5.0 étoiles sur 5 Great book!!!!!!!!!! 14 janvier 2010
Par Hoop - Publié sur Amazon.com
Format:Broché
This book is absolutely fabulous. It is so important to teach children how to be safe during the adventures you know they will have. The book is cute, clever, thorough and simply wonderful. We couldn't get enough and bought copies for all of our friends with kids! Such a creative and great way to introduce fun stuff for children to explore. Highest recommendations!!!
33 internautes sur 39 ont trouvé ce commentaire utile 
4.0 étoiles sur 5 a list for people who need help thinking of dangerous things to do 9 janvier 2010
Par Brian Raney - Publié sur Amazon.com
Format:Broché
I'm all for allowing one's children to do dangerous things, and I think the list that Mr. Tulley provides is a good and well thought out list for those parents who are concerned about letting their children do things that may seem overly dangerous at first glance. This book has plenty of possibilities, and plenty of warnings about the very limited danger that their children will be facing by attempting each challenge. Many children will be thrilled with receiving this book and with the idea that their parents are going to be complicit in the danger introduced by the experiments.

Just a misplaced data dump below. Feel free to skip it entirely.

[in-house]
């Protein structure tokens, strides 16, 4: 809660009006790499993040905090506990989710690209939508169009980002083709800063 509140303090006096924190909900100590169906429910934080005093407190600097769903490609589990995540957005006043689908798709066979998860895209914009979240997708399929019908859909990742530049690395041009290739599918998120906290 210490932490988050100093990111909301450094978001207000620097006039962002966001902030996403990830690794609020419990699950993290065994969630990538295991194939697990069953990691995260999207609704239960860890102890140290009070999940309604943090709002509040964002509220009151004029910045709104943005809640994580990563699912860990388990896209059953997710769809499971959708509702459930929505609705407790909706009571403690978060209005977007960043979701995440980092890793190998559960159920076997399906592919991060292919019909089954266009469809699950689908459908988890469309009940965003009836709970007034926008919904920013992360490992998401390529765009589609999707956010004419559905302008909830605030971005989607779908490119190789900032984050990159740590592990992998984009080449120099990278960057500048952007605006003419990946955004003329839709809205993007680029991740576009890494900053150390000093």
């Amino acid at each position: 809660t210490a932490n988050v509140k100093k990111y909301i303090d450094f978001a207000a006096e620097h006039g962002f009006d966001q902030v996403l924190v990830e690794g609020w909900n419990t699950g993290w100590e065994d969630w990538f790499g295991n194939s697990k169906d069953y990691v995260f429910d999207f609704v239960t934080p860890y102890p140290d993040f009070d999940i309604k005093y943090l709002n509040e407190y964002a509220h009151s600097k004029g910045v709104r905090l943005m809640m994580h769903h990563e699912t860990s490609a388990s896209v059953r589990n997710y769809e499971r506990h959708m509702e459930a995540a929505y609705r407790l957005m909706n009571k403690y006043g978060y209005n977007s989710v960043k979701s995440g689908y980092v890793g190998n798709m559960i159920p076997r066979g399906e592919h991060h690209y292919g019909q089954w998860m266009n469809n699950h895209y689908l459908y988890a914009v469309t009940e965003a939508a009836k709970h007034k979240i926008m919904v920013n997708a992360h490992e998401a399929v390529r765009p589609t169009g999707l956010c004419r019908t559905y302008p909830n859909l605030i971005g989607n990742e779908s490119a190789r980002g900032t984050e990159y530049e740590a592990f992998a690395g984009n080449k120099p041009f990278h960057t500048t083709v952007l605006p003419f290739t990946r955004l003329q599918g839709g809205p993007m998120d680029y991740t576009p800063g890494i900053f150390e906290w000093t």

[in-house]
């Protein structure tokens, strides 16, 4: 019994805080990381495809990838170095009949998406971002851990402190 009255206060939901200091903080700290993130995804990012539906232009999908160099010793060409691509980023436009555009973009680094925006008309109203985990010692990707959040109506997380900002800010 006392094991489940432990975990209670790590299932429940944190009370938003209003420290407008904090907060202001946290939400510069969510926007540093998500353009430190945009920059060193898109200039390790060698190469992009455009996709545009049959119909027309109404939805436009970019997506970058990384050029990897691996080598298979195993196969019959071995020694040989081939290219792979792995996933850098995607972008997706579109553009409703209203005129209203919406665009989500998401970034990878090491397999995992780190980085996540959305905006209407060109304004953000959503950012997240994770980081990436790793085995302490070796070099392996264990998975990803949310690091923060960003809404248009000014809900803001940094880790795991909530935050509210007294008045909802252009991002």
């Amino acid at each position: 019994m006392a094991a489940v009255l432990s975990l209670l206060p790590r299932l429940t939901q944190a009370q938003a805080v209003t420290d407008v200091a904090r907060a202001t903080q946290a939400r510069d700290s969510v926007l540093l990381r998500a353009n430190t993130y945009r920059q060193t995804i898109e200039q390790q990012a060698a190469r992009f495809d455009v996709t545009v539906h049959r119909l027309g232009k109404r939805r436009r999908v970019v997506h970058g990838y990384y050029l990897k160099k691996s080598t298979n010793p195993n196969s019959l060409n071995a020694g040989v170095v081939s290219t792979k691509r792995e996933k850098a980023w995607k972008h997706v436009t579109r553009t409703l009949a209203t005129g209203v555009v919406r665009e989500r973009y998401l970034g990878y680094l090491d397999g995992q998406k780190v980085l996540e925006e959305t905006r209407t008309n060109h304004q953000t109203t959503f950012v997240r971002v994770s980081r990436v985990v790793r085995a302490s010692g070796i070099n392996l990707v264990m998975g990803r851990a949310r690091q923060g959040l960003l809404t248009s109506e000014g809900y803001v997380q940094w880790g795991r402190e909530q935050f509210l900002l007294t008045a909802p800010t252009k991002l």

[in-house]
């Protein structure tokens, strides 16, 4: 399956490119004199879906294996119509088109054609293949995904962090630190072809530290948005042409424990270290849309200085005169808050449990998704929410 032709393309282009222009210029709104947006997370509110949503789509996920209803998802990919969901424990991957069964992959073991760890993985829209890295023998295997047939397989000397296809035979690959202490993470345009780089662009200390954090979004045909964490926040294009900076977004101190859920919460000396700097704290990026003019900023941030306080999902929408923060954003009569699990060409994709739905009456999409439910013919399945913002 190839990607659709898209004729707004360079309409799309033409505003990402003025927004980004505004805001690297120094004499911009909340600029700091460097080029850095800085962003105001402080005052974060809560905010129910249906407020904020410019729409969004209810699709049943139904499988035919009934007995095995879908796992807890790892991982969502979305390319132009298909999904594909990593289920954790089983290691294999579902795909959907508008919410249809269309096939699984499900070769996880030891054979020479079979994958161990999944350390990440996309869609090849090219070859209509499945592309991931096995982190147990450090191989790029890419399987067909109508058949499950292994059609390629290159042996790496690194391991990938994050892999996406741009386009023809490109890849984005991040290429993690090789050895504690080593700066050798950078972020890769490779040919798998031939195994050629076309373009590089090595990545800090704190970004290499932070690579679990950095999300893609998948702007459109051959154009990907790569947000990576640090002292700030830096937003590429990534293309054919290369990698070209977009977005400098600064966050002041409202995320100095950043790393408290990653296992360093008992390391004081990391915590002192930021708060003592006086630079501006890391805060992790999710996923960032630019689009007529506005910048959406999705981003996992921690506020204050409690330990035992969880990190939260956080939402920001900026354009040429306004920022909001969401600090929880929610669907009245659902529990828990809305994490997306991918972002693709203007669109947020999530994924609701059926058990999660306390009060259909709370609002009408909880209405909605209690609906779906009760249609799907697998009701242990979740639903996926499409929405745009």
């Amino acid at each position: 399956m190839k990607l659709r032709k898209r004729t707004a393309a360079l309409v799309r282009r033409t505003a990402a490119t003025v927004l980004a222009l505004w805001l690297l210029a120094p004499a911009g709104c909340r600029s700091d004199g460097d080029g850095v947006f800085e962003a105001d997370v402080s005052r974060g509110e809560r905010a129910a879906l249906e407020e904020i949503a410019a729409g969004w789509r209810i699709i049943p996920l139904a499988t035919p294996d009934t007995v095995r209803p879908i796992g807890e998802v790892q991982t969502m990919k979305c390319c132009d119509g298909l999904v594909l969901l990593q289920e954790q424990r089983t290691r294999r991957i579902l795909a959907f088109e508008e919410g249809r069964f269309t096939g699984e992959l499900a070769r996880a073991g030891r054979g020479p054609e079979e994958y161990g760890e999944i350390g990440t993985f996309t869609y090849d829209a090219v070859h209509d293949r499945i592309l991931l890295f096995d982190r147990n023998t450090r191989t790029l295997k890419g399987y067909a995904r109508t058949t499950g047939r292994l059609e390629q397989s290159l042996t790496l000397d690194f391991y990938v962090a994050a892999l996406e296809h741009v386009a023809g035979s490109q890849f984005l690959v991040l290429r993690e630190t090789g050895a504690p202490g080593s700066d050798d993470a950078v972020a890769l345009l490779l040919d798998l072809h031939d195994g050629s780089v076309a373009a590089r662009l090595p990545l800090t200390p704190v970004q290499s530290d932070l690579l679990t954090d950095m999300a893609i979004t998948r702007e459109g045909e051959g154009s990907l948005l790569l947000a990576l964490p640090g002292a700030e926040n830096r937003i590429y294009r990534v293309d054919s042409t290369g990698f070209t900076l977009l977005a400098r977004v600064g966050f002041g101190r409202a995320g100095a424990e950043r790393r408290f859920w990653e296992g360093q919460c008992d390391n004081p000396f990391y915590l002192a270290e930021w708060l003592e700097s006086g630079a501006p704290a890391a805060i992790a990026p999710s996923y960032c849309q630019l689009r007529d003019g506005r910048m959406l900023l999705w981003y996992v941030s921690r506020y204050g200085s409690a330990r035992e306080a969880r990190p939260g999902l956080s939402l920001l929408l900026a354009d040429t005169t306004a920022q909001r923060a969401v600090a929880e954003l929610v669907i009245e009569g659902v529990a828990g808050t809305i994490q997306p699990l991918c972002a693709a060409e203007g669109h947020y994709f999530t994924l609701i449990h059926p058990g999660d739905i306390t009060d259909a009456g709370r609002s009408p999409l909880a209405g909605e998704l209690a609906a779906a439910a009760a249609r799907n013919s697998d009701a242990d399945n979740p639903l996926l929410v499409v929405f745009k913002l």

My only complaint is that there is a necessity for the book to exist in the first place. Childhood is naturally a place where dangerous activities are readily at hand, and parents should take the opportunity to help their children through these dangerous times spontaneously when the child is ready to confront the dangerous thing they want to do. For a child to be looking up dangerous things to do in a book of ideas generated by a stranger, rather than dealing with the naturally occurring danger in their own experience, is a sad comment on the overprotected lives most youngsters live these days.